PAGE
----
Living in the shadow of superintelligence
post by Mitchell_Porter
Although it regularly discusses the possibility of superintelligences with the power to transform the universe in the service of some value system - whether that value system is paperclip maximization or some elusive extrapolation of human values - it seems that Less Wrong has never systematically discussed the possibility that we are already within the domain of some superintelligence, and what that would imply. So how about it? What are the possibilities, what are the probabilities, and how should they affect our choices?
Comments sorted by top scores.
comment by DSherron ·
2013-06-24T12:47:23.158Z · LW(p) · GW(p)
Endless, negligible, and not at all. Reference every atheism argument ever.
Replies from: loup-vaillant
↑ comment by loup-vaillant ·
2013-06-25T16:23:55.525Z · LW(p) · GW(p)
I disagree with "not at all", to the extent that the Matrix has probably much less computing power than the universe it runs on. Plus, it could have exploitable bugs.
This is not a question worth asking for us mere mortals, but a wannabe super-intelligence should probably think about it for at least a nanosecond.
Replies from: DSherron
↑ comment by DSherron ·
2013-06-26T00:54:16.050Z · LW(p) · GW(p)
Hell, it's definitely worth us thinking about it for at least half a second. Probably a lot more than that. It could have huge implications if we discovered that there was evidence of any kind of powerful agent affecting the world, Matrix-esque or not. Maybe we could get into heaven by praying to it, or maybe it would reward us based on the number of paperclips we created per day. Maybe it wouldn't care about us, maybe it would actively want to cause us pain. Maybe we could use it, maybe it poses an existential risk. All sorts of possible scenarios there, and the only way to tell what actions are appropriate is to examine... the... evidence... oh right. There is none, because in reality we don't live in the Matrix and there isn't any superintelligence out there in our universe. So we file away the thought, with a note that if we ever do run into evidence of such a thing (improbable events with no apparent likely cause) that we should pull it back out and check. But that's not the same as thinking about it. In reality, we don't live in that world, and to the extent that is true then the answer to "what do we do about it" is "exactly what we've always done."
comment by shminux ·
2013-06-24T14:46:18.891Z · LW(p) · GW(p)
Matrixy scenarios have been discussed here and elsewhere (including xkcd and smbc) quite a bit, actually. Given that a superintelligence would be incomprehensible to mere mortals, it's kind of pointless to discuss this eventuality seriously. Plus you risk joining the dark world of anthropics. However, we can understand a similar situation from the other end: life of animals in the shadow of humans. Some of these humans are paperclip maximizers (displace animals to make room for crops), and others have an animal CEV value system (various animal rights groups). This has also been discussed a lot, of course. Unfortunately the only benefit of the latter discussion that I can see is that of a low inferential distance analogy in the fight to raise awareness of the potential dangers of "living in the shadow of superintelligence" to humans.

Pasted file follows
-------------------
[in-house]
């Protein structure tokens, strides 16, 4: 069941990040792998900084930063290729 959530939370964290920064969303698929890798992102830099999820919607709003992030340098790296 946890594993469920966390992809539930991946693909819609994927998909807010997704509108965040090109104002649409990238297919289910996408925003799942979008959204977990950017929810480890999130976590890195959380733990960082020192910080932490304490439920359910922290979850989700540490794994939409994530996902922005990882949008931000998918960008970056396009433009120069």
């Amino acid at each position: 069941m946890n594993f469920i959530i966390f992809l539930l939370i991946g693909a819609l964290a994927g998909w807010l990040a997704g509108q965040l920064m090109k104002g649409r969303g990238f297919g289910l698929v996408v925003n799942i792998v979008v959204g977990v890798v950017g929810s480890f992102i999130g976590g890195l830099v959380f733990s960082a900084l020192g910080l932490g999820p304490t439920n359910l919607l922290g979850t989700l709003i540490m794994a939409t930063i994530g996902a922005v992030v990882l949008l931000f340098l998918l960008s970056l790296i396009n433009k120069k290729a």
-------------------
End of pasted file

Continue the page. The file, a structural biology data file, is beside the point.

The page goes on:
Replies from: RolfAndreassen
↑ comment by RolfAndreassen ·
2013-06-24T16:27:18.517Z · LW(p) · GW(p)
I observe that even animal rights groups are somewhat unlikely to assert the right of lions to eat humans, which an anthropomorphized lion would likely consider a fundamental value. So there's a limit to our Friendliness. :)
Replies from: DanielLC, shminux
↑ comment by DanielLC ·
2013-06-24T18:43:25.355Z · LW(p) · GW(p)
They're also somewhat unlikely to assert the right of the gazelles to not get eaten, which the gazelles would definitely consider a fundamental value. The occasional one does, but it's generally pretty far from their CEV.
↑ comment by shminux ·
2013-06-24T16:38:45.892Z · LW(p) · GW(p)
the right of lions to eat humans
I'm pretty sure that lions prefer gazelles to humans, and generally don't care too much as long as there is enough food. Maybe a decent zoo is what the lion CEV amounts to :)
Replies from: Jayson_Virissimo
comment by JoshuaFox ·
2013-06-24T12:50:21.109Z · LW(p) · GW(p)
What are the SI's goals? We'd expect to see some conditions that are (almost) always achieved -- that's what an SI is. Maybe: the laws of physics.
But that's not a human-relevant goal except in the broadest sense that we must make our way through a physics-constrained world. It would be far more interesting if there were an SI whose goals closely related to humans' goals. Is there?
comment by Yosarian2 ·
2013-06-25T18:56:09.587Z · LW(p) · GW(p)
I like Kurzweil's comment on the simulation theory, which was something along the lines of (not an exact quote) "Well, if we are living in a simulation, then probably our best bet at not getting turned off is just to not be boring."
comment by [deleted] ·
2013-06-24T13:27:33.279Z · LW(p) · GW(p)
We definitely do live in a world where there are representatives all along the intelligence spectrum. We also live in a world where the difference in the mental life of an infant and an adult is so great we adults can't remember or convey what it was like to be infants. Then there's humans and the other primates. Plenty of intelligence disparity relations already in play. If there is a level up it will have the same wonderful and terrible relation we have with each other already.